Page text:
2. I also think that many police officers note it when people admit fault, so if the bad driver does decide to take it to court, they'd rather not make an admission.

    Still, and finally, there's no reason for bad manners. And I don't like lying either. I say they should take their ticket, slow down, stop being reckless, learn a lesson.

    Ann T.

  5. Come on, we all know that you are such a friendly guy you just pull these people over to enquire after their health and discuss the weather. Their prevarications should be overlooked. Only joking of course. Book em Danno Book em.

  6. I gave up fibbing to the traffic cop years ago — hasn't necessarily gotten me out of any tickets (although one was definitely written for a lesser offense), but I like to imagine that it made the officer's day a little different. After all, how many times do people say that they know what the speed limit was and they know how fast they were going? ;D

  7. So, we've got LEOs doing the work of the nannies making sure we wear our seat belts. The citizens then act like you are the nanny, giving you the big eyes and acting innocent when they are caught. What is surprising about any of this?

    How the hell did we ever let things slip this far? The law is dumb. When you have a law that treats people like children, you train them to act like children.

  8. I get out of about 25% of my potential tickets by being polite and honest. Do I know why I was pulled over? Yes sir, I was not paying enough attention to the road and when I saw you I realized I was going 37 in a 25. One officer was stunned when I made that admission, which does lead me to believe everyone pulled over acts like a jerk.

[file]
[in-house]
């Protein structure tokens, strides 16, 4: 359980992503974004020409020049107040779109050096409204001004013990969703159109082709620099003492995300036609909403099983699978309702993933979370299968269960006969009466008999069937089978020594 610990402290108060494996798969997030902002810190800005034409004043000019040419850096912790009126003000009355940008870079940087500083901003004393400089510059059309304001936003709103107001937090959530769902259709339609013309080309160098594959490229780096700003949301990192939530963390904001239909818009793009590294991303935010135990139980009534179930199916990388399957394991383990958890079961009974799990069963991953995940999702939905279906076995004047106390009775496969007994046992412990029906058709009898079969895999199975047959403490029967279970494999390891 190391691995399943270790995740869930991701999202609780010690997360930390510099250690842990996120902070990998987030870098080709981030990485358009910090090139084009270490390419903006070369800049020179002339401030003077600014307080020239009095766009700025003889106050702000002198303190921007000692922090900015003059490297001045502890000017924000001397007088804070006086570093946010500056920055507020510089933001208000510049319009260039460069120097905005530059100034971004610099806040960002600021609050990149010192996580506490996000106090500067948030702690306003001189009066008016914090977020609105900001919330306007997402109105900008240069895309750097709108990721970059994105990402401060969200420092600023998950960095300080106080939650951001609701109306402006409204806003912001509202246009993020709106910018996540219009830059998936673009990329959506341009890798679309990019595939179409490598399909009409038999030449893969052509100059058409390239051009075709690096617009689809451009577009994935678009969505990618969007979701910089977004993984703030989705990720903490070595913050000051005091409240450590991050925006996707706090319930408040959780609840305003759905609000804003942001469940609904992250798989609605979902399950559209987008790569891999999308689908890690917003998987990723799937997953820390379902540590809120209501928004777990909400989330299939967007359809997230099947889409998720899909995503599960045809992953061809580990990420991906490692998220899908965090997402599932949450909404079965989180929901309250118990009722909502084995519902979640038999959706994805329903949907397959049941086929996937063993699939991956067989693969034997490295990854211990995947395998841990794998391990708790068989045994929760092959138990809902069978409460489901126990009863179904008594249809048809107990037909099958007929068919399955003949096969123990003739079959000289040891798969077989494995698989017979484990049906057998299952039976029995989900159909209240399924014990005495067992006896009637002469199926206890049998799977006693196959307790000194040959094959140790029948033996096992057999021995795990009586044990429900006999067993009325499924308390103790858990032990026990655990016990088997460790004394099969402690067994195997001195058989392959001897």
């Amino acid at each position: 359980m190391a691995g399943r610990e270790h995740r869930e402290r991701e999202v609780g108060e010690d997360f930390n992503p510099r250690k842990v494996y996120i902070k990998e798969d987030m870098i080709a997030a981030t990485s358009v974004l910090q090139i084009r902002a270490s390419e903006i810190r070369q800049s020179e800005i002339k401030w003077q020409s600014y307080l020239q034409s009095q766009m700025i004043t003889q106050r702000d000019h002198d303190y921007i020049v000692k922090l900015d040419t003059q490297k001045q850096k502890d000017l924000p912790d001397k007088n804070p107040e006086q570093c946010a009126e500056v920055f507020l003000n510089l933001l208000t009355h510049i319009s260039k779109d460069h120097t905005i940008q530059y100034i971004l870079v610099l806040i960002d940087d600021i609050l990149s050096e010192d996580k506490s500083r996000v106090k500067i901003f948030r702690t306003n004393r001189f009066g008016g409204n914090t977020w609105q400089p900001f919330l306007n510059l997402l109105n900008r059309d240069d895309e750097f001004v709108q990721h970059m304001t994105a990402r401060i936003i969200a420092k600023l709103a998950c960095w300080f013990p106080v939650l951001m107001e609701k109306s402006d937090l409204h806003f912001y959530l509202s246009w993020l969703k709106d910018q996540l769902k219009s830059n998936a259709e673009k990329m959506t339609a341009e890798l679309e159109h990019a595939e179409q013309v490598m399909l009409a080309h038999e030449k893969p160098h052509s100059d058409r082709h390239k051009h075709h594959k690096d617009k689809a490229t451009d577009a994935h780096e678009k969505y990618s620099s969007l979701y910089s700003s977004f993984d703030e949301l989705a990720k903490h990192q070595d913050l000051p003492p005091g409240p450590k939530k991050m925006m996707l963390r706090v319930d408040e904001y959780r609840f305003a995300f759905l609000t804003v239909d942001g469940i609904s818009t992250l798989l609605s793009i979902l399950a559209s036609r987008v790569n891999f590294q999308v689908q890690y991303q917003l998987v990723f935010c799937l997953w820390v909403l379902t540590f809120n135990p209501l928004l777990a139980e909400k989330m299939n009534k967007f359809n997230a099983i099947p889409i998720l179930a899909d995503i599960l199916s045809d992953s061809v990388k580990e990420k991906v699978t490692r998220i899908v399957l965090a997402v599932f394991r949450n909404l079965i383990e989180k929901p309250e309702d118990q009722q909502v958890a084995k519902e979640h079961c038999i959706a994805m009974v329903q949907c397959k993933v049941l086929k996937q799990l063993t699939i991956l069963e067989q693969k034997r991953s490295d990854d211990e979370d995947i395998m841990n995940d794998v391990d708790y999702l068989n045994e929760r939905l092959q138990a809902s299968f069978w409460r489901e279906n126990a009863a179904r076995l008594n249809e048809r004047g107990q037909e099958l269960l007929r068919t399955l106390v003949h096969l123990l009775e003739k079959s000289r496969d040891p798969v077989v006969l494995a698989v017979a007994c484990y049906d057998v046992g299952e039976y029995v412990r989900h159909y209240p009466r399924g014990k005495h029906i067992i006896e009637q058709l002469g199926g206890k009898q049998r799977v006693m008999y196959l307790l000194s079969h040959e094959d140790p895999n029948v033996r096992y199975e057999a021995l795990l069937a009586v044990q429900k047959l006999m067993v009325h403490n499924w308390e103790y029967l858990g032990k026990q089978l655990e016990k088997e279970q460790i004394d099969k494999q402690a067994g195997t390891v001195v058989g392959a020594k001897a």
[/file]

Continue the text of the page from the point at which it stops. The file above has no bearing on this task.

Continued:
The other 75% if I have time I'll go to traffic court and admit fault and usually I get my ticket down to something without points. Not always, but usually. I may be wrong, but at least in my district it seems honesty is rewarded unless of course you're getting 4 tickets a month.

    Plus the entertainment of listening to the other people in traffic court you just can't put a dollar value on!

    Frankly I don't expect a free ride after being pulled over to ever happen, I just do it out of common courtesy to another human being. Didn't most people on the road hear the lesson from their mom about "treat other people how you would like to be treated"?

    There ought to be an additional cite to make for "civilian acting like jackass"…

  9. Got to teach my granddaughter a great lesson today. Another effing learning experience "afle" as I refer to them.
    My granddaughter goes to school in Concord but lives in a small town near the 580/Highway 13 interchange. So her mom, my daughter, drives her here every morning. Not a bad commute, but sometimes they get behind and the race is on to get to school on time. This morning they were pulled over on this side – they stopped by my house after being ticketed and my granddaughter was able to relay her view of the story.
    "Mommy got pulled over."
    "Oh too bad, was she speeding?"
    "She wasn't even going that fast."
    "hhhmmm, well Missy, either your mommy was speeding or she wasn't speeding. The popo doesn't pull you over unless something's wrong. So was she speeding?"
    "Then she got what she deserved." (Wait did I just say that?)

    My daughter's version:
    "I was doing 42 in a 35, didn't have my insurance card or my registration – He wrote me a ticket only for speeding. He was totally a nice guy." (An MC no less.)

    I'm sure it helped that my daughter is probably the most beautiful girl I've ever seen with a smile that can stop you in your tracks. I'm glad the interaction ifo of my 9 year old granddaughter was positive. "AFLEs" can be pleasant.